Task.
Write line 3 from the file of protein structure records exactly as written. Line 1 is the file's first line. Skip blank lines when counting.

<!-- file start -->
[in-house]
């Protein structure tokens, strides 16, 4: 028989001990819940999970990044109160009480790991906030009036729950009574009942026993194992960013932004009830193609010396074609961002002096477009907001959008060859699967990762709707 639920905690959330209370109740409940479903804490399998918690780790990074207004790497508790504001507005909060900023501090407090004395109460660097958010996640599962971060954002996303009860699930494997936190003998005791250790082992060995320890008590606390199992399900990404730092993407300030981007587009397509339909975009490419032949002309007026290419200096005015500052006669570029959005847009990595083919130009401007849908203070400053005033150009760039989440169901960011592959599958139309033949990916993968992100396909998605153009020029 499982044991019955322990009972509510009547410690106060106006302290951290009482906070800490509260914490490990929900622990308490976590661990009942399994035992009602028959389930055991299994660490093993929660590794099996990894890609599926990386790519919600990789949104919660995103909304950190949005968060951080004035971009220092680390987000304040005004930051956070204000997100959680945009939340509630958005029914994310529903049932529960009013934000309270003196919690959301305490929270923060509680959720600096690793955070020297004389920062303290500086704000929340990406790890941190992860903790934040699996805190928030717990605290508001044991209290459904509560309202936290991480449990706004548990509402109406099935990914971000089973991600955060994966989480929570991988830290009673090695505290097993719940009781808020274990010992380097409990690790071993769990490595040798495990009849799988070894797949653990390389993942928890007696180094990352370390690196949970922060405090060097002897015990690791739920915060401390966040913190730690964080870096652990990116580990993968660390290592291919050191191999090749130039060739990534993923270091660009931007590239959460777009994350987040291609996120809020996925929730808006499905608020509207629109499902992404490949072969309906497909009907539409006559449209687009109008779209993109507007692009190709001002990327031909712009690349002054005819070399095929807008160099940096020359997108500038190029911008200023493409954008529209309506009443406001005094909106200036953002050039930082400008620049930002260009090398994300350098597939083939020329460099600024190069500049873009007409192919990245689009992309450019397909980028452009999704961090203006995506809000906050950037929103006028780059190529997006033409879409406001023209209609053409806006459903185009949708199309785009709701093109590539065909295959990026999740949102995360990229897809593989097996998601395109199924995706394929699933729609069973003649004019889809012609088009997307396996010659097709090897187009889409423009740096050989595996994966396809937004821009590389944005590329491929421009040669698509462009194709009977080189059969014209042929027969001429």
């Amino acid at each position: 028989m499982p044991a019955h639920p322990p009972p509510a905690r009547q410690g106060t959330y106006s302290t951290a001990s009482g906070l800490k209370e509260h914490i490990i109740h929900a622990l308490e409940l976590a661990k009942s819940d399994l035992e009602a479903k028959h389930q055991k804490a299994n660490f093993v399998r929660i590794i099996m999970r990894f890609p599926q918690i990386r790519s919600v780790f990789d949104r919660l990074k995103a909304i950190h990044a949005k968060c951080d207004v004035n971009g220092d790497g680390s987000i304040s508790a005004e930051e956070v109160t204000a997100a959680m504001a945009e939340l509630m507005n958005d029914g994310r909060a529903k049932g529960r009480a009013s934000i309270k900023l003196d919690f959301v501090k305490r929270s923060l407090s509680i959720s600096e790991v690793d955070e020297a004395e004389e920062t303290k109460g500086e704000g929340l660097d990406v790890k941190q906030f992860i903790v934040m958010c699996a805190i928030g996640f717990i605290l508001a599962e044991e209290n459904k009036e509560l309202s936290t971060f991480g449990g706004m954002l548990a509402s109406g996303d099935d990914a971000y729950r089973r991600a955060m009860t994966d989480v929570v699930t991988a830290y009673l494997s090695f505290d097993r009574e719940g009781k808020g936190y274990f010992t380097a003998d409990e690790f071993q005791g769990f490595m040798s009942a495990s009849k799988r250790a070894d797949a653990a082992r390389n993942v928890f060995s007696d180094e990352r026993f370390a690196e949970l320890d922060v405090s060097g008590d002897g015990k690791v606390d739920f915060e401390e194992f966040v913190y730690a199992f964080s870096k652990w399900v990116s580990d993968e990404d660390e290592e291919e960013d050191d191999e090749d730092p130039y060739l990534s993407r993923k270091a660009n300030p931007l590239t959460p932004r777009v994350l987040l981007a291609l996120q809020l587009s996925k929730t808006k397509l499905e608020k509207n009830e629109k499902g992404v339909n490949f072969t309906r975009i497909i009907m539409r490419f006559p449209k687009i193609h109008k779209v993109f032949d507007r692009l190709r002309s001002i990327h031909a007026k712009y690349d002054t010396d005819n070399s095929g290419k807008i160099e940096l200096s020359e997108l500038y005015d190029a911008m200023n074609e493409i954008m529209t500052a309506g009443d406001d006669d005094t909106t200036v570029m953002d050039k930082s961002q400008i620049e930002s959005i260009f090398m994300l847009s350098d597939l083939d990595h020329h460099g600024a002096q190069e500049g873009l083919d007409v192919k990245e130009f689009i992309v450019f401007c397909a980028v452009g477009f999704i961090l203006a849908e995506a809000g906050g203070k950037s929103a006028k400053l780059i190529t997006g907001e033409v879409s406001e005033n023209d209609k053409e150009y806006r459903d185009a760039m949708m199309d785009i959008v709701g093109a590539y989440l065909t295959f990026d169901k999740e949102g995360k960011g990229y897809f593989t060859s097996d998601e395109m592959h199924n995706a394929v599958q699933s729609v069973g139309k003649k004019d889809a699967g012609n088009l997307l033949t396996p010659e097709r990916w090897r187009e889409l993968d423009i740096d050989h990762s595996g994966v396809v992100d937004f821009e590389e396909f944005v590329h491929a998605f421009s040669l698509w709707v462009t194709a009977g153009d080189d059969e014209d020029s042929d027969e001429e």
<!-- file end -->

């Amino acid at each position: 028989m499982p044991a019955h639920p322990p009972p509510a905690r009547q410690g106060t959330y106006s302290t951290a001990s009482g906070l800490k209370e509260h914490i490990i109740h929900a622990l308490e409940l976590a661990k009942s819940d399994l035992e009602a479903k028959h389930q055991k804490a299994n660490f093993v399998r929660i590794i099996m999970r990894f890609p599926q918690i990386r790519s919600v780790f990789d949104r919660l990074k995103a909304i950190h990044a949005k968060c951080d207004v004035n971009g220092d790497g680390s987000i304040s508790a005004e930051e956070v109160t204000a997100a959680m504001a945009e939340l509630m507005n958005d029914g994310r909060a529903k049932g529960r009480a009013s934000i309270k900023l003196d919690f959301v501090k305490r929270s923060l407090s509680i959720s600096e790991v690793d955070e020297a004395e004389e920062t303290k109460g500086e704000g929340l660097d990406v790890k941190q906030f992860i903790v934040m958010c699996a805190i928030g996640f717990i605290l508001a599962e044991e209290n459904k009036e509560l309202s936290t971060f991480g449990g706004m954002l548990a509402s109406g996303d099935d990914a971000y729950r089973r991600a955060m009860t994966d989480v929570v699930t991988a830290y009673l494997s090695f505290d097993r009574e719940g009781k808020g936190y274990f010992t380097a003998d409990e690790f071993q005791g769990f490595m040798s009942a495990s009849k799988r250790a070894d797949a653990a082992r390389n993942v928890f060995s007696d180094e990352r026993f370390a690196e949970l320890d922060v405090s060097g008590d002897g015990k690791v606390d739920f915060e401390e194992f966040v913190y730690a199992f964080s870096k652990w399900v990116s580990d993968e990404d660390e290592e291919e960013d050191d191999e090749d730092p130039y060739l990534s993407r993923k270091a660009n300030p931007l590239t959460p932004r777009v994350l987040l981007a291609l996120q809020l587009s996925k929730t808006k397509l499905e608020k509207n009830e629109k499902g992404v339909n490949f072969t309906r975009i497909i009907m539409r490419f006559p449209k687009i193609h109008k779209v993109f032949d507007r692009l190709r002309s001002i990327h031909a007026k712009y690349d002054t010396d005819n070399s095929g290419k807008i160099e940096l200096s020359e997108l500038y005015d190029a911008m200023n074609e493409i954008m529209t500052a309506g009443d406001d006669d005094t909106t200036v570029m953002d050039k930082s961002q400008i620049e930002s959005i260009f090398m994300l847009s350098d597939l083939d990595h020329h460099g600024a002096q190069e500049g873009l083919d007409v192919k990245e130009f689009i992309v450019f401007c397909a980028v452009g477009f999704i961090l203006a849908e995506a809000g906050g203070k950037s929103a006028k400053l780059i190529t997006g907001e033409v879409s406001e005033n023209d209609k053409e150009y806006r459903d185009a760039m949708m199309d785009i959008v709701g093109a590539y989440l065909t295959f990026d169901k999740e949102g995360k960011g990229y897809f593989t060859s097996d998601e395109m592959h199924n995706a394929v599958q699933s729609v069973g139309k003649k004019d889809a699967g012609n088009l997307l033949t396996p010659e097709r990916w090897r187009e889409l993968d423009i740096d050989h990762s595996g994966v396809v992100d937004f821009e590389e396909f944005v590329h491929a998605f421009s040669l698509w709707v462009t194709a009977g153009d080189d059969e014209d020029s042929d027969e001429e």